IMAGE: German hostage Rudolf Blechschmidt
Massoud Hossaini  /  Tolo TV via AFP - Getty Images
This TV screen grab from a Thursday broadcast shows a German hostage who identifies himself as Rudolf Blechschmidt talking in Kabul.
updated 8/23/2007 5:29:53 AM ET 2007-08-23T09:29:53

Insurgents detonated a roadside bomb next to a convoy carrying the police chief in Afghanistan’s violence-plagued Helmand province on Thursday, killing three civilians and wounding 13 others.

The blast in the southern province, which supplies much of the opium used in the world’s heroin trade, followed an attack Wednesday that killed two Canadian soldiers and wounded a radio journalist.

The bomb was triggered by remote control in the town of Gereshk when Helmand police chief Mohammad Hussein passed by in a convoy of several cars, said Hussein, who was not hurt in the attack. Five of the injured were in critical condition, he said.

Hostage pleads for help
Also on Thursday, a German engineer kidnapped by Taliban insurgents more than a month ago was shown pleading for help in a videotape broadcast on a local television station. The man, who identified himself as Rudolf Blechschmidt, was shown lying on a black rug, clutching his chest and coughing.

“I am a prisoner of the Taliban,” he said. “We live in the mountains, very high in a very bad condition, please help us.

“The Taliban try to negotiate with the Afghan government but the government not talk with the Taliban and the Taliban tried to get in connection with the embassy to release us. But if the time is over, they want kill us,” said Blechschmidt, speaking in broken English.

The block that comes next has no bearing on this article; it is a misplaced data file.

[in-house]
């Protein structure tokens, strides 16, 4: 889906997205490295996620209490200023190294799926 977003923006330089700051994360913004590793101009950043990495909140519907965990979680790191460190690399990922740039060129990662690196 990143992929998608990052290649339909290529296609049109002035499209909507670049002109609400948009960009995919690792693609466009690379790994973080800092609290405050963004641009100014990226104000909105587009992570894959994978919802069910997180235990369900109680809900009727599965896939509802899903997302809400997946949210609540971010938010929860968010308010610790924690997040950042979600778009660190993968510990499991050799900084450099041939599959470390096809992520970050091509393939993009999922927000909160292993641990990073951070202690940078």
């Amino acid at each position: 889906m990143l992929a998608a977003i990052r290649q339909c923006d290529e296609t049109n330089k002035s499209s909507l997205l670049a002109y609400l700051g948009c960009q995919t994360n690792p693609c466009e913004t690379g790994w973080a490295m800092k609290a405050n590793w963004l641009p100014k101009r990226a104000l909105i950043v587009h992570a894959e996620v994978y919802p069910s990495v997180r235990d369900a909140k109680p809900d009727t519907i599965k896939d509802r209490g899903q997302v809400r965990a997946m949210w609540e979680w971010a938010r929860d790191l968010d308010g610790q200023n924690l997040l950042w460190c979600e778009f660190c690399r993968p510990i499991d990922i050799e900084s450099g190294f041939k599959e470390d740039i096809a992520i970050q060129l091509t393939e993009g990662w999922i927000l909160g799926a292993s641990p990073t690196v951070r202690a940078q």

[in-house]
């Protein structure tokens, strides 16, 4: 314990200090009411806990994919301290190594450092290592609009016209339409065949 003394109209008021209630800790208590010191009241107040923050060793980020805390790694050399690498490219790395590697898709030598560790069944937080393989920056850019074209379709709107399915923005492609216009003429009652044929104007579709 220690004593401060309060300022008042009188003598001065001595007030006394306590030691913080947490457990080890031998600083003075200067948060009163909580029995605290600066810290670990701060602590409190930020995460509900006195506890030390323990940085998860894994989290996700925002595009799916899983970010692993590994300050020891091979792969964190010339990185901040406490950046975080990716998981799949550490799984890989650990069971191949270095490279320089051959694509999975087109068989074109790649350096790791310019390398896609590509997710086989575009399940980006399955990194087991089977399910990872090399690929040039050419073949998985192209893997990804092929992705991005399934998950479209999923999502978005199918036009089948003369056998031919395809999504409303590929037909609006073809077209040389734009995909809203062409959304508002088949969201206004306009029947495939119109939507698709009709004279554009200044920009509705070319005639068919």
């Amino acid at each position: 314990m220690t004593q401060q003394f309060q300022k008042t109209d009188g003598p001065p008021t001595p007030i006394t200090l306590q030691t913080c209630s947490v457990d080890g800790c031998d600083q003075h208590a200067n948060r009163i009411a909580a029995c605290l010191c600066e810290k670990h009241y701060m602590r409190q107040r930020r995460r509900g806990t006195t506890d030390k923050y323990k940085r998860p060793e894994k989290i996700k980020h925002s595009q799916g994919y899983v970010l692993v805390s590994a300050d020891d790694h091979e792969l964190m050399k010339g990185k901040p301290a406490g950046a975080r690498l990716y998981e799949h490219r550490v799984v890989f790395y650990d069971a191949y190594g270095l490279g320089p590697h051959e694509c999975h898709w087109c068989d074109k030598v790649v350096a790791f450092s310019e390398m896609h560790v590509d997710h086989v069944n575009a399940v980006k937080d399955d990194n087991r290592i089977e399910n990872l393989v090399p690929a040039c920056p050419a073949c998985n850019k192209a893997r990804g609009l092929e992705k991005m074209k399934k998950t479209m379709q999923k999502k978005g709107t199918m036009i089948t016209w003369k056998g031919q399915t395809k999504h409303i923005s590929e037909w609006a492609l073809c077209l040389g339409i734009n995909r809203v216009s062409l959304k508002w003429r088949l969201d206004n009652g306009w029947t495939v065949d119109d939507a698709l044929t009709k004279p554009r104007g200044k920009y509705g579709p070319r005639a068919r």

The video was broadcast on privately owned Tolo TV. The station did not say how it obtained the footage, and there was no indication of when it was shot.

Blechschmidt is one of two German engineers and five Afghans taken hostage on July 18 in Wardak province in central Afghanistan. The other German was found dead of gunshot wounds on July 21, while one of the Afghans managed to escape.

The captors have demanded in the past that Germany withdraw its troops from the country.

Abductions become key tactic
Abductions have become a key insurgent tactic in recent months in trying to destabilize the country, targeting both Afghan officials and foreigners helping with reconstruction efforts. A group of 23 South Korean aid workers were taken hostage last month. Two of the Koreans were killed, two were released and the rest remain captive.

Violence in Afghanistan is currently running at its highest level since U.S.-led forces invaded the country in 2001 to oust the hard-line Islamic Taliban rulers who were accused of harboring al-Qaida leader Osama bin Laden following the Sept. 11 attacks.

On Wednesday, the Canadian soldiers were traveling in an armored vehicle that was hit by a roadside bomb in Zhari district of Kandahar province, NATO Brig. Gen. Guy Laroche told reporters at Kandahar Airfield.

Wednesday’s casualties — who were from Quebec province’s Royal 22nd Regiment — bring to 69 the number of Canadian soldiers killed in Afghanistan since 2002. Canada has about 2,300 soldiers in the country, mainly operating in Kandahar province, the former Taliban stronghold.

The Afghan mission is unpopular in the French-speaking province and rising casualties have cost Canadian Prime Minister Stephen Harper’s Conservative government support there. Harper has said Canada’s combat mission in Afghanistan will not be extended beyond 2009 without a consensus in Parliament.

© 2013 The Associated Press. All rights reserved. This material may not be published, broadcast, rewritten or redistributed.


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